Bravery Doesn’t Leave Room For Blame

Image credit: Dylan Spitz

Image credit: Dylan Spitz

"A life with love is a life that's been lived"

The fear sits heavy in my stomach. Lately it’s split between fear for myself and fear for others. I weave in and out of my own mind and into conversations that have to do with my own life and with the lives of my people. My life is up in the air and how the pieces will fall is still to be determined based on my own heart, but my people’s lives? For the most part they’re in full motion.

They’re contemplating mortality, navigating the beginning stages of hard seasons, finding ways to not let fear consume them when looking at the last few months of their loved one’s life. 

Sometimes, I sit by them and just listen and land on how small my problems seem in comparison. I’m more afraid on behalf of someone else than I am for myself. In some ways, what a blessing. A blessing to both know love in that kind of way and to be so anchored in my own self that I have room to love and care that freely. Sometimes free of pain, most times not. All the time centered in how I know and define love — as a feeling that’s given unconditionally and without expectation of anything in return. 

Accountability, responsibility, showing up, kindness, repentance, forgiveness, going to war for someone and not against them — they all exist under the umbrella of a relationship that’s based on love, but love itself, that's a brave, solo act. One where you show up every day no matter what just because you’re moved to. 

With that in mind, I walk through streets highly aware that I’m doing more than just surviving, I’m doing life my own way. It feels good. I've found happiness and peace through my pain, instead of shame and bitterness. Belonging comes easy when I’m living my truth. I still meander a lot, but not in a lost kind of way, more in a “I’m finding myself" kind of way. And more often than not, I find myself paying attention to others and learning how they love and show up in bravery.

I take in the strength that exudes from a friend who is determined to learn from the season in their life. The uncertainty is coming from all sides but still they are determined to not swallow and pretend like all will be okay, instead, they want to be changed by this. They want to know that the experience led to growth and not just emptiness. My friend is who I strive to be like, always.

I’ve looked into the eyes of someone who knows that the end is a matter of when and not if for someone they love and it was like looking back in time. I’ve been there. I know the pain, the desire to run, the pull to stay. Lord is my friend making staying look so grace-filled and gorgeous. 

When I read line after line from a friend who is at the beginning of a season of uncertainty, of not knowing how slow or how fast, of wanting to tap out, and yet is still showing up. I sit in awe. To face life with bravery is sometimes not an option, it’s a calling.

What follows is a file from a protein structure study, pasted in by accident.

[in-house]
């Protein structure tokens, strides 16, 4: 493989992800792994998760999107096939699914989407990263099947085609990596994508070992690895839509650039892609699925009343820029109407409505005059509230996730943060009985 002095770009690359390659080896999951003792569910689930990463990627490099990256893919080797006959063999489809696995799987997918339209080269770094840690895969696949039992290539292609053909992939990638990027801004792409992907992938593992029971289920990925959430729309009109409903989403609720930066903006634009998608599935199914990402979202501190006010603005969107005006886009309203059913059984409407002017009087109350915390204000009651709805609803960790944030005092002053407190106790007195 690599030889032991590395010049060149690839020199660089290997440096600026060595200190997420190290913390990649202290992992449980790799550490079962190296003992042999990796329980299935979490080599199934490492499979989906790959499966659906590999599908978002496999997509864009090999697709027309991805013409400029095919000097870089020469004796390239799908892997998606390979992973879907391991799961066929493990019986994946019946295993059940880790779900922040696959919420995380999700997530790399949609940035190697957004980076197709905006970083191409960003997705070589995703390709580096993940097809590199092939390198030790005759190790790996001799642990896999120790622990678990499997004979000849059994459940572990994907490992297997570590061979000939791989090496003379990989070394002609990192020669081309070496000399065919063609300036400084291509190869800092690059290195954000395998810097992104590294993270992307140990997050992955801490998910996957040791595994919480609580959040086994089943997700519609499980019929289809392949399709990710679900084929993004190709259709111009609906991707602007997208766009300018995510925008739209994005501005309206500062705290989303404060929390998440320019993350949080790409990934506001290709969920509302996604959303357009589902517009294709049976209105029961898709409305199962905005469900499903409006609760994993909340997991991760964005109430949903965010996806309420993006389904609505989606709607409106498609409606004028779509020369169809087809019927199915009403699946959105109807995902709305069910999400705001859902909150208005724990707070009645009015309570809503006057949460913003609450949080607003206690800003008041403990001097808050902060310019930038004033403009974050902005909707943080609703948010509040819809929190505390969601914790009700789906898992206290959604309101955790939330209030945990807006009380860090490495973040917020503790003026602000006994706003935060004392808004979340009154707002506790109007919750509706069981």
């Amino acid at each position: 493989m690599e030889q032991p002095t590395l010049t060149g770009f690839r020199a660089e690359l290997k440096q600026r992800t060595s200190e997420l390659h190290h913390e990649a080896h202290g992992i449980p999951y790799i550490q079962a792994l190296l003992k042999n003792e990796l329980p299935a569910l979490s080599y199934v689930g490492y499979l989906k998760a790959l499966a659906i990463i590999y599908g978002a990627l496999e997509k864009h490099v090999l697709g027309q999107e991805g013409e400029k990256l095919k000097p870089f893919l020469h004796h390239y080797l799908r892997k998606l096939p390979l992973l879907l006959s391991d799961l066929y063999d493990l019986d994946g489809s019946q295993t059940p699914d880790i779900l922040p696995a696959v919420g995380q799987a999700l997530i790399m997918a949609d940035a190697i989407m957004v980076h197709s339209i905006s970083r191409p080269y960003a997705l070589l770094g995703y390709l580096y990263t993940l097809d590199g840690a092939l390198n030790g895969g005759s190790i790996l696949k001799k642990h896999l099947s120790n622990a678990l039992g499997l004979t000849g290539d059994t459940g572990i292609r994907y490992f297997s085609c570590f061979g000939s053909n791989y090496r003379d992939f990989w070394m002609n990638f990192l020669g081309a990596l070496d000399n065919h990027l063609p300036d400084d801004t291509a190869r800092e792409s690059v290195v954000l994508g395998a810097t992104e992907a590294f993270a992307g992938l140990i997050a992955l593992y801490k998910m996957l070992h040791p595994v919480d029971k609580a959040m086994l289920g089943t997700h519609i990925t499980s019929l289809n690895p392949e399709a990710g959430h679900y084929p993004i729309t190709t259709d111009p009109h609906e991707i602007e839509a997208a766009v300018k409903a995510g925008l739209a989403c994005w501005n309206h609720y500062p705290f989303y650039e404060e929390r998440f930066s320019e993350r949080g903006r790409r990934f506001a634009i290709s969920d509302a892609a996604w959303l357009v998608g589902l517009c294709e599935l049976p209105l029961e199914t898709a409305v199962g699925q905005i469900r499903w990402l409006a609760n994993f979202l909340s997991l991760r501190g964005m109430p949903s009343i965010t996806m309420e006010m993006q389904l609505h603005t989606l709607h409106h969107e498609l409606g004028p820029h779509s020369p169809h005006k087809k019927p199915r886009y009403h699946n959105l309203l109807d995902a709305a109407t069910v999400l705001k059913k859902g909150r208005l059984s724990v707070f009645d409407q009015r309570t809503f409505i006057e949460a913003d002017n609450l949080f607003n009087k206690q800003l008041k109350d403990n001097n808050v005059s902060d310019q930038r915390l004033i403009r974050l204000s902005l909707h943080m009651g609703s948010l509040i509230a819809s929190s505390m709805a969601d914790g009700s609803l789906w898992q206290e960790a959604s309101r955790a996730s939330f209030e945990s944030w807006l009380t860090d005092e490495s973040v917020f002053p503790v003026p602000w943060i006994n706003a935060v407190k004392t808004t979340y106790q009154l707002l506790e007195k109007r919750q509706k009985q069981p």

And, that’s one of the bigger truths I’m landing on — when you’re sitting in bravery there is no room for blame. You don’t have time to point fingers and jot down equations until the answer adds up to someone who isn’t you. Life is so much more layered than that. I look at my people and just want to take in everything they can teach me about not projecting onto others, about love, about forgiveness. They are living testaments to the agency that is born when we choose to take responsibility for how our inner self may be impacting how we view the outside world.  

Before this season, I had a tendency to take on hurt that wasn’t mine and that wasn’t caused by me. I would internalize it, let it change my mood, and then find myself apologizing on behalf of someone else’s feelings and triggers. It was the perfect marriage — I had a tendency to volunteer to be the symbol, or holder, of other people's frustrations and they had zero desire to be the owner of their own. I’ve grown a lot and the ruler for that is that I’m now catching myself before taking on someone else’s pain or internalizing their bitterness. All the blame that is mine, I rightfully own. All the pain that is mine, I sit in therapy once a week for. All the ways that I fail, I ask for forgiveness and grace for. The rest can be coat checked to someone else's name and charged to someone else's card. 

In relationships, I’m learning to help support without usurping. I'm learning to make clear that my ability to hold a mirror up to someone in no way makes me responsible or the cause for what they see. I do this, mostly because I like being able to go to bed lately and sleep soundly because my conscience isn’t keeping my longing company and rustling me up at 4am. 

I like not looking over my shoulder every five minutes thinking that someone is out to get me. My monsters get stared at and stared down in places that are safe for me, so that I don’t see them in every essay or every window as I walk to work. Defining my self-worth has helped me take ownership for my missteps as well as my successes because I know that regardless of the day or the season, I am still worthy of love, grace and forgiveness. It makes owning blame easier. It makes knowing what I am to blame for clearer.

I walk with the same gait because taking the time to ground myself, to know I'm worth the chase, to identify what is mine and what is just not, it was all to my benefit and made it possible to keep my momentum going. 

I’m in line with my integrity, my values, and the speed I’m deciding to move in. I’m in awe of my people, their experiences, and their bravery. 

I’m sitting in pain, anger, and happiness, all at once. It’s freeing to have them all co-exist. 

During hard seasons, I don’t pray to be rid of all pain, I pray instead for clarity to see what is mine to own, for strength to navigate the hard and for open eyes to be able to see the good in every day. God still hasn’t let me down.